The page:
July 14, 2009, 04:19 PM
rcmodel:"About fifty gazillion GI's learned to shoot with a 30-06, .308, or .223 over the last 100 years.
And some of them shot them a lot, but none of them were crippled or maimed by it."

Yeah rc, but a bunch of 'em FELT LIKE they'd been crippled or maimed....:)

RP88
July 14, 2009, 04:22 PM
.223 is a quick, but soft, tap. Nothing hard. Still enough to get a slight reaction on you, but nothing that is going to hurt even after shooting a thousand rounds in a day.

SammyIamToday
July 14, 2009, 04:37 PM
I think platform makes a big difference.

I have two DPMS 308's (SASS and AP4) and neither of them recoil very hard at all. More than the AR-15, but nothing compared to a .308 bolt rifle or a M1A.

Noticeable, but not something that gets to me over a range session.

RoostRider
July 14, 2009, 04:44 PM
How tall are you?
How much do you weigh?

IMHO This really doesn't matter. The problem with recoil AFAIK is developing a flinch, not pushing you around. I only weigh 140 and I've never had a problem.

Oh, I wasn't talking about it pushing you around (that is a function of poor form).... I was talking about the ability to deal with the blow.... bigger guys, well, they have more 'padding' shall we say... :)

Truly, barrel length even weighs into the picture.... as the short barreled rifles put off considerably more blast in your face in .308 than a long barrel does (amount of blast and distance from your face play in)..... which can either be worked around/conditioned for, or it will affect shots after (flinching, jerking trigger, etc)

It is clear to me that some people commenting here (no one in particular) have never shot a lightweight bolt action .308.... they kick plenty more than you would ever guess coming from a heavy semi-auto .308.... it's a world of difference....

I have pretty good form, but I still have no desire to lite up more than a box of .308 from my bolt gun in any one sitting.... no one else I know is real keen on it either... lol...

So yeah.... it really is an equation, and everything from what "shoot all day" means, to the gun, to your stature, your demeanor, and your technique all play into it....

I would suggest trying some of each before making an investment.... if you can.... if not, the advice here is worth checking up on.....

I know plenty of guys who have NO desire to shoot certain guns and LOVE other ones of the same caliber...

Kangspec
July 14, 2009, 08:54 PM
Thanks for the good reply's.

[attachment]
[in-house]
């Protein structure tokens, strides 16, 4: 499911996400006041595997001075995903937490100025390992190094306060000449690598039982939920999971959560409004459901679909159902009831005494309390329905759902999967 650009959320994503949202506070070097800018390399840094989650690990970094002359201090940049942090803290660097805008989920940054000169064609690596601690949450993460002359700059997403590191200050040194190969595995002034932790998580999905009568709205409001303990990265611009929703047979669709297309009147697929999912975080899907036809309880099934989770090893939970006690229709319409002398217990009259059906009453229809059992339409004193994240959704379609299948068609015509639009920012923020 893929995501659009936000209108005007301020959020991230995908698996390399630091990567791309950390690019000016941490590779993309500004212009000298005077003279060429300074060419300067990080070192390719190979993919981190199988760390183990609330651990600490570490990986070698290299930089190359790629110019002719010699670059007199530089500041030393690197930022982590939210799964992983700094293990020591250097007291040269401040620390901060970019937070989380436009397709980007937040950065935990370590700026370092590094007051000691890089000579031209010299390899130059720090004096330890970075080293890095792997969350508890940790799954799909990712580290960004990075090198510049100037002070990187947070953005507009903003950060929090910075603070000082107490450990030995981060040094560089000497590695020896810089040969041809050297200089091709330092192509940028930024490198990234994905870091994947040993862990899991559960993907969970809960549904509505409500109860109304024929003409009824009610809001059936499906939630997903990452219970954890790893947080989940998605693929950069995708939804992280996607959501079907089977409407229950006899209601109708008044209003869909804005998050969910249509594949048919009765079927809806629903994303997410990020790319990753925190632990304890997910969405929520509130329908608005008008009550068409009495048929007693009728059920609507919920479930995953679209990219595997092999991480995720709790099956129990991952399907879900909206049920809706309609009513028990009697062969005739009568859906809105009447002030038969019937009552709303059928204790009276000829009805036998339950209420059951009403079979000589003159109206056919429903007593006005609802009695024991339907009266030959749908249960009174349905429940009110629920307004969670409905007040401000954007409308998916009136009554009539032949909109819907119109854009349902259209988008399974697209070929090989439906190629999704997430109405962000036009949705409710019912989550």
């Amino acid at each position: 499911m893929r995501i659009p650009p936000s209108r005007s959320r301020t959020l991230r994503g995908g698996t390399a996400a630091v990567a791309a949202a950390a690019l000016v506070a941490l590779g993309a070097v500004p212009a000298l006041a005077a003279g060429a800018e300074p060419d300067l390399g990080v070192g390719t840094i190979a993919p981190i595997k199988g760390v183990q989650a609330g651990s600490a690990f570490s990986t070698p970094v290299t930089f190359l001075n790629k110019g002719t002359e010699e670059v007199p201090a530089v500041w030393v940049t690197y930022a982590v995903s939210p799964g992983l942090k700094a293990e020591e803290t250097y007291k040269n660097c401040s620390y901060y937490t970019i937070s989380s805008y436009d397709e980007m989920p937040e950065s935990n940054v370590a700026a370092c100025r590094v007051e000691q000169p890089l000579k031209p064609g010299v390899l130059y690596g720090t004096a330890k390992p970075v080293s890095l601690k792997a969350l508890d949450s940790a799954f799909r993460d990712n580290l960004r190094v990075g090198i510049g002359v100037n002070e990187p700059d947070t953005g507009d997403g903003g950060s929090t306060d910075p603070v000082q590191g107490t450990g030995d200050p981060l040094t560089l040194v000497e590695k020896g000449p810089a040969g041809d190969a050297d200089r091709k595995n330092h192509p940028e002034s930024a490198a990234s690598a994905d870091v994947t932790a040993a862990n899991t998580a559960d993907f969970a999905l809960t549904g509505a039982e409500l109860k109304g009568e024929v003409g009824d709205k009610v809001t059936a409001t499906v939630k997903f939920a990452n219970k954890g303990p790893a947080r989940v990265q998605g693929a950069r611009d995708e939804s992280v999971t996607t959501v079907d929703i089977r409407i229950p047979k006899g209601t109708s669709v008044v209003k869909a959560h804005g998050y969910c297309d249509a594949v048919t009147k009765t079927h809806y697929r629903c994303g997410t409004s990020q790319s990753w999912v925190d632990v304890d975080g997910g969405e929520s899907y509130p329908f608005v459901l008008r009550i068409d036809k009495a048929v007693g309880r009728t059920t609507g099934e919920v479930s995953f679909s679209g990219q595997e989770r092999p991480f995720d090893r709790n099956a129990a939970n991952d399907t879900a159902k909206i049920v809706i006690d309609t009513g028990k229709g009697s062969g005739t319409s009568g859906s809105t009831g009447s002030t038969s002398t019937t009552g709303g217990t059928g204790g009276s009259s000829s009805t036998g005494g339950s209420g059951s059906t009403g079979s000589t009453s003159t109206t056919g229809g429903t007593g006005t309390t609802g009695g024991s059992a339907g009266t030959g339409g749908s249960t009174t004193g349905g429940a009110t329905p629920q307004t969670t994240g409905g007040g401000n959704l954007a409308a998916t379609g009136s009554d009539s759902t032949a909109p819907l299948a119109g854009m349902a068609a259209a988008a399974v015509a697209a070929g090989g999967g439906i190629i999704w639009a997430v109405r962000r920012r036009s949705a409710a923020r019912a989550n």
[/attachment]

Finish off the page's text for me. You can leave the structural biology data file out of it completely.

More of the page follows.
i forgot to mention that .308/7.62x51 as semi-auto weapon. like AR10, FNFAL.

lions
July 14, 2009, 09:11 PM
A bigger guy could take it with more ease...

In my experience it has been the other way around.

A big guy does indeed take it, he takes it all in the shoulder.
A smaller guy will be pushed back further, flexing his body and helping to disperse the recoil impulse and making it take place over a slightly longer time.

Think about hitting a punching bag on the ground versus hitting one suspended from the ceiling.

Matrix187
July 14, 2009, 09:38 PM
The AR10 probably recoils less than a FAL. I never have shot either, but the ar15/ar10 design lessens recoil.

Art Eatman
July 14, 2009, 10:58 PM
It won't give the force in pounds or the impulse on your shoulder, but for comparative recoil between two cartridges in equal-weight rifles: Add the weight of the powder to the weight of the bullet, for each cartridge. Those are the masses that will react against the rifle.

So a .223 with, say, a 60-grain bullet and about 20 to 25 grains of powder totals maybe 80 to 85 grains. The .308 is gonna be 150 + about 45 = 195 grains. So, 80 divided by 195 is the decimal of the percent of .308 recoil that you're gonna get from a .223. Or divide 195 by 80 and that's how many times more the recoil is of a .308 over a .223.

To be more accurate, you oughta multiply each weight times its muzzle velocity. But given that these two are shot from so many different lengths of barrels and with so many different loadings, I deliberately left out that part. And, a helluva lot of compared cartridges are within about ten percent for muzzle velocity, anyway.

The next part of the deal is to compare the weights of the rifles. That's easy enough...